How Scent Works: Scent Plumes, Wind and Aging

Figure showing scent dispersing out of the container into a scent cone pattern

When you place a hide in a container, the scented cotton swab is the location of “source”. Source is the highest concentration of scent, and we want the dog to find its precise location.

When there is no wind or air flow, scent disperses outwards equally, in all directions. The pictures show scent spreading out in approximately a cone shape. In these pictures, brighter green represents stronger odor and lighter green represents weaker odor.


The longer you leave the scent (known as ageing aka soak time), the more widely the scent disperses into the environment. While the scent cone changes over time, an experienced dog has no trouble with ageing. Once his nose encounters the scent cone, he follows the path back to source.


While visualising scent plumes is helpful for human understanding, it’s actually a simplification of the complex, changing environments dogs encounter in real life. In most search environments, there is wind, or at least smaller air currents. Wind and air currents move scent around, messing up the tidy cone shape of the scent plume shown in the picture. Accordingly, current scent detection research more accurately describes the precise pattern of scent as a scent plume, but both terms continue widespread usage. We will use the terms interchangeably.

Outdoors, wind gusts may cause chaotic, erratic, unpredictable changes to the path scent travels, including swirling in circles and even changing or reversing direction mid-search! Scent is a moving target, and no two searches are identical.

Falling back on the foremost human sense of vision, envision smoke exiting a smokestack to be carried by the wind, eventually cooling and falling slowly to the ground at a distance from the chimney. Or picture how smoke from a bonfire dances upward in unpredictable shapes, dropping ash some distance from the fire when it’s windy. Those shapes are closer to how your dog “sees” scent patterns with his amazing nose, as he figures out complex puzzles.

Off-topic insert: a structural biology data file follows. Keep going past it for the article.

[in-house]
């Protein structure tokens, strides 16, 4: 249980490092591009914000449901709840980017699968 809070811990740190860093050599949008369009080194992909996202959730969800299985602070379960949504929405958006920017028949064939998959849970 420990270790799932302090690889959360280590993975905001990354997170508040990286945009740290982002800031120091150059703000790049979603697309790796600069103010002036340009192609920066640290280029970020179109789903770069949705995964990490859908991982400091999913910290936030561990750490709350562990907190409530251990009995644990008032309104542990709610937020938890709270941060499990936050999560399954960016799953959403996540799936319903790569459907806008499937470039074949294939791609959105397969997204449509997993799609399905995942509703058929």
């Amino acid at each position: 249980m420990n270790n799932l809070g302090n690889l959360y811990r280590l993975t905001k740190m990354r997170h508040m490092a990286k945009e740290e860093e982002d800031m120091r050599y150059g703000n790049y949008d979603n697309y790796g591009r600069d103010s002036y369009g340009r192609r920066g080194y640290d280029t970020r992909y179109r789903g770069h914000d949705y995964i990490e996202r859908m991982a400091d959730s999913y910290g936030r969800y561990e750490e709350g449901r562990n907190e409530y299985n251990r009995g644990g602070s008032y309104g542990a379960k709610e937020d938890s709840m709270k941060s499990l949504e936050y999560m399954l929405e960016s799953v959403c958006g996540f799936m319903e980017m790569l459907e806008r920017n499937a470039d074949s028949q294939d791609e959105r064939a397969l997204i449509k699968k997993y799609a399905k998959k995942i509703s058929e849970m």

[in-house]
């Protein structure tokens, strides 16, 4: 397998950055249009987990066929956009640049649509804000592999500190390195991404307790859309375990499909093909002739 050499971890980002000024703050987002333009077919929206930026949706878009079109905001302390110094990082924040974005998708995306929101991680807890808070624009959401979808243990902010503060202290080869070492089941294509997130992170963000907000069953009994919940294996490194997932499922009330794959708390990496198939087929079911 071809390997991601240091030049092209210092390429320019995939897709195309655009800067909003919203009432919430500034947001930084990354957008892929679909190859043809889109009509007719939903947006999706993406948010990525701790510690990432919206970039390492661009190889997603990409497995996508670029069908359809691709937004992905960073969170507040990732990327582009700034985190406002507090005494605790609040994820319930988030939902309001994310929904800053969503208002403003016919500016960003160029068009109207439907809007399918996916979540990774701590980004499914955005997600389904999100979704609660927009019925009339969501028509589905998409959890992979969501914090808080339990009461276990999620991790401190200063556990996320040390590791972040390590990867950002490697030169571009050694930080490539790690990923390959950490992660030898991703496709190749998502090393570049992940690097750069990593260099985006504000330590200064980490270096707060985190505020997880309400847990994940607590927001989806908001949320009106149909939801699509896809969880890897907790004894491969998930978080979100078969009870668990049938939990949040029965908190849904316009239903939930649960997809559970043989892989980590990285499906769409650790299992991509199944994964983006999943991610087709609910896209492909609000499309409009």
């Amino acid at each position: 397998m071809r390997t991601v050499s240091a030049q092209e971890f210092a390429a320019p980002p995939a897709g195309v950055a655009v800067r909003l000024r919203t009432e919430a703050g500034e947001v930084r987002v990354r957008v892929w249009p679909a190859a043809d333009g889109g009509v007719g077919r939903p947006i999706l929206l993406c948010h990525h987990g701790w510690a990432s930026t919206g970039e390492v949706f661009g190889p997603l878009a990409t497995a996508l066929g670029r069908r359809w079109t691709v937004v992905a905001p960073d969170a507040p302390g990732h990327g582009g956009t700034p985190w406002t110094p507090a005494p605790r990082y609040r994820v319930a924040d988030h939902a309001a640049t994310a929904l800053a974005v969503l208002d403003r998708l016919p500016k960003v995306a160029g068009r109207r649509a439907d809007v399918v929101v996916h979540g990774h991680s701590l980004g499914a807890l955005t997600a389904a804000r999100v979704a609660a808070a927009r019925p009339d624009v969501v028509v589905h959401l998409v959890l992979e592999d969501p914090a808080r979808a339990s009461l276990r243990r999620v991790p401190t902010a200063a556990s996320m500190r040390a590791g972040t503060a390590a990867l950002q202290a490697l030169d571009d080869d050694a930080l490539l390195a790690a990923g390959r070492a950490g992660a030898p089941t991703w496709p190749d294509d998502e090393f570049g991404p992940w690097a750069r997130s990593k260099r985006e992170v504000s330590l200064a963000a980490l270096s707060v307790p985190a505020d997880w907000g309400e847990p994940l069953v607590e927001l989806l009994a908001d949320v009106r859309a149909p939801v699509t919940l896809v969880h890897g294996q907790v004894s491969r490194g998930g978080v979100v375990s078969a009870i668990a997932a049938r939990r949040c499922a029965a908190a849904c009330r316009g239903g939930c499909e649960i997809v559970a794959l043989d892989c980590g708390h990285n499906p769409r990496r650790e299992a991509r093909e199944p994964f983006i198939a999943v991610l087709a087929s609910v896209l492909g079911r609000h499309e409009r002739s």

Don’t worry: when you’re just starting to learn nosework in the lab, indoors, you can usually just follow your dog as he finds source. But if you want to know more about how wind affects nosework and how best to help your dog get to productive areas in more complex searches with wind, keep reading.


  • For more detailed scent detection terminology, see our Glossary of Scent Detection and Nosework Terms
  • Canine Olfaction Science and Law, Advances in Forensic Science, Medicine, Conservation, and Environmental Remediation, Ed. T. Jezierski et al, Taylor & Francis Group, Boca Raton, USA, 2016
About carlalsimon (122 Articles)
From bed bugs to birds, from narcotics to nosework, Dr. Carla Simon BSc MD MBA's motivational training has helped hundreds of K9 scent detection teams to reach their potential. She's been breeding Brittany Spaniels for Hunter’s Heart since 1999, for scent detection, hunting, and athletic partners for families with an active lifestyle. Follow her Blog at:

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